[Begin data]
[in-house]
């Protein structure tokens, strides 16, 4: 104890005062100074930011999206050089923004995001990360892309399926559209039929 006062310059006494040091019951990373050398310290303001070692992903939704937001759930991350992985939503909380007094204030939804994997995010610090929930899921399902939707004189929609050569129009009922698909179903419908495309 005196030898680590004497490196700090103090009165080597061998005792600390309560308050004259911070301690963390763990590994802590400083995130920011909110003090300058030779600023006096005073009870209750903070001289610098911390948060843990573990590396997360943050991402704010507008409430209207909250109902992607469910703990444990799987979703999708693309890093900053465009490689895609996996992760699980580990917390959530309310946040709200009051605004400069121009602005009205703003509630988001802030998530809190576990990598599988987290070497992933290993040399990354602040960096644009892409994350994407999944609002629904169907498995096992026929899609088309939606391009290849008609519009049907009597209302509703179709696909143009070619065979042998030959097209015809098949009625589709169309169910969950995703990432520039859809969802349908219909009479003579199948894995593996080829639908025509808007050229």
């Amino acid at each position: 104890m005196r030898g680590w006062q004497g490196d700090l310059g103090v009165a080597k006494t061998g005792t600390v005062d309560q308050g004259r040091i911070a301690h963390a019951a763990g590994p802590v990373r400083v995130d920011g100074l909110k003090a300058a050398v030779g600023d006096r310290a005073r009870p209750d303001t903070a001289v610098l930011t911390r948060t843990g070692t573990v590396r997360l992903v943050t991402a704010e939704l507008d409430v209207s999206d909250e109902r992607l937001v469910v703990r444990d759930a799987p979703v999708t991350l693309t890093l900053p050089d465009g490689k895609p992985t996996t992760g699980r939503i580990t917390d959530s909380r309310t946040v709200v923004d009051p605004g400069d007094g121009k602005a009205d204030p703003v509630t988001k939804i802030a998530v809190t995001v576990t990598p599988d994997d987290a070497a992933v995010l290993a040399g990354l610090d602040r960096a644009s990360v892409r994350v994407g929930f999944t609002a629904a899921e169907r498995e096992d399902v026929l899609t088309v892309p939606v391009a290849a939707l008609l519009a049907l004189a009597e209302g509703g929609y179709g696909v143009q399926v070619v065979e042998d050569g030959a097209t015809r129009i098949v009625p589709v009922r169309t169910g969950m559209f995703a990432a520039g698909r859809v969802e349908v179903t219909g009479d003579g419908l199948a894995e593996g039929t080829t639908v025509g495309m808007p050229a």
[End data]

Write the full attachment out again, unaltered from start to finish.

[in-house]
């Protein structure tokens, strides 16, 4: 104890005062100074930011999206050089923004995001990360892309399926559209039929 006062310059006494040091019951990373050398310290303001070692992903939704937001759930991350992985939503909380007094204030939804994997995010610090929930899921399902939707004189929609050569129009009922698909179903419908495309 005196030898680590004497490196700090103090009165080597061998005792600390309560308050004259911070301690963390763990590994802590400083995130920011909110003090300058030779600023006096005073009870209750903070001289610098911390948060843990573990590396997360943050991402704010507008409430209207909250109902992607469910703990444990799987979703999708693309890093900053465009490689895609996996992760699980580990917390959530309310946040709200009051605004400069121009602005009205703003509630988001802030998530809190576990990598599988987290070497992933290993040399990354602040960096644009892409994350994407999944609002629904169907498995096992026929899609088309939606391009290849008609519009049907009597209302509703179709696909143009070619065979042998030959097209015809098949009625589709169309169910969950995703990432520039859809969802349908219909009479003579199948894995593996080829639908025509808007050229």
């Amino acid at each position: 104890m005196r030898g680590w006062q004497g490196d700090l310059g103090v009165a080597k006494t061998g005792t600390v005062d309560q308050g004259r040091i911070a301690h963390a019951a763990g590994p802590v990373r400083v995130d920011g100074l909110k003090a300058a050398v030779g600023d006096r310290a005073r009870p209750d303001t903070a001289v610098l930011t911390r948060t843990g070692t573990v590396r997360l992903v943050t991402a704010e939704l507008d409430v209207s999206d909250e109902r992607l937001v469910v703990r444990d759930a799987p979703v999708t991350l693309t890093l900053p050089d465009g490689k895609p992985t996996t992760g699980r939503i580990t917390d959530s909380r309310t946040v709200v923004d009051p605004g400069d007094g121009k602005a009205d204030p703003v509630t988001k939804i802030a998530v809190t995001v576990t990598p599988d994997d987290a070497a992933v995010l290993a040399g990354l610090d602040r960096a644009s990360v892409r994350v994407g929930f999944t609002a629904a899921e169907r498995e096992d399902v026929l899609t088309v892309p939606v391009a290849a939707l008609l519009a049907l004189a009597e209302g509703g929609y179709g696909v143009q399926v070619v065979e042998d050569g030959a097209t015809r129009i098949v009625p589709v009922r169309t169910g969950m559209f995703a990432a520039g698909r859809v969802e349908v179903t219909g009479d003579g419908l199948a894995e593996g039929t080829t639908v025509g495309m808007p050229a």